Coronavirus in a Jail Environment



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Center for Disease Control & Prevention

Families are Worried

Coronavirus. We’re hearing it everywhere. The coronavirus has become a pandemic and it’s been made worse in the United States by an incompetent government that is hiding information from us. Naturally, people who have friends or family in a jail facility are worried. Are those worries justified?

What is the Coronavirus?

You may have seen two names for this virus, coronavirus and COVID-19. The name coronavirus is an umbrella term. It covers a lot of different viruses. Think of the word apple. We all know what that is but there are many different kinds like Granny Smith, Gala, Red Delicious, McIntosh, and tons more. COVID-19 is the specific kind of coronavirus that we are dealing with right now. For more information on what COVID-19 is, go to the World Health Organization website.

Are Inmates at Greater Risk?

The truth is, anytime you have a large group of people in a relatively small space, it’s easier for sicknesses to spread. The Bexar County Jail does meet that criteria but don’t freak out. There are things you can tell your loved ones to do that will help to keep them from catching COVID-19. The elderly and people with medical issues are most at risk for this virus. People in general good health can catch it but are most likely to survive.

Ways to Protect Yourself Even in a Jail

The Center for Disease Control and Prevention says this virus transmits the way the flu does. It sprays out of your mouth in droplets when you cough or sneeze. A person can be infected if those droplets land in a person’s eyes or mouth. Those droplets can also land on objects that other people touch. They then touch their face, infecting themselves unknowingly. So the common sense things apply. When writing or speaking to an inmate give him or her the following information. Cover your mouth when you sneeze, wash your hands thoroughly, paying special attention to the finger tips and the palms. You need to wash your hands for at least 20 seconds.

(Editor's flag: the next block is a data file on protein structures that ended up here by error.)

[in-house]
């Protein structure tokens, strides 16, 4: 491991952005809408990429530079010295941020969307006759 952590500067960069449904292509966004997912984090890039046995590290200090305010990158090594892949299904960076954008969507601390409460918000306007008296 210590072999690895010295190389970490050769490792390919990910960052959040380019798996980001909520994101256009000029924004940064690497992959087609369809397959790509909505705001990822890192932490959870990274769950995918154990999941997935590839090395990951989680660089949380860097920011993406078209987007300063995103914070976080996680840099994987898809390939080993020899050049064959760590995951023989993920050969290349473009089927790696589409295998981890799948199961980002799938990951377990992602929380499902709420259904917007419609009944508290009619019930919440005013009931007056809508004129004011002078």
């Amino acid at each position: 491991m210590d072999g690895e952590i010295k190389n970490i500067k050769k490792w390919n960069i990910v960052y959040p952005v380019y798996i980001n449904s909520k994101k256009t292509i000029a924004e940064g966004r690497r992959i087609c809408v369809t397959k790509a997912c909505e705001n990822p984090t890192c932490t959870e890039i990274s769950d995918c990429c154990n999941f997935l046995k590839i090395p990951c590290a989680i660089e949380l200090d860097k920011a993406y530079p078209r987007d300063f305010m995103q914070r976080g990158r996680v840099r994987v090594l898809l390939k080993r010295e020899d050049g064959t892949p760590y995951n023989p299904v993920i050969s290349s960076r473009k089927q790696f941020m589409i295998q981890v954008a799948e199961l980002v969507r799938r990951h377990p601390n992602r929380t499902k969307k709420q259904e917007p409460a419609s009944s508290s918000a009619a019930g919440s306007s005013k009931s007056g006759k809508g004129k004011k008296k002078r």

Try not to touch your face, eyes or bite your nails. This is hard, especially touching your face. We do it way more than we realize. Don’t shake hands with people. Don’t touch clothing worn by other inmates. Don’t use bedding that someone else has used. If you do come into contact with someone or their used clothing or bedding. Wash your hands. If someone is coughing or sneezing, avoid them. If you can’t avoid them, try to stay at least 6 feet away from them. For more information on how it spreads, go to the CDC website.

What You May Not Know

This information isn’t really for inmates since they don’t have access to these items. But as a public service, COVID-19 can be passed through animals. You can give it to your pet who can in turn give it to another family member. Don’t kiss your pets. Also, when cooking, make sure to cook all meat thoroughly. And one last thing that everyone does know but doesn’t always follow, stay home if you are sick.

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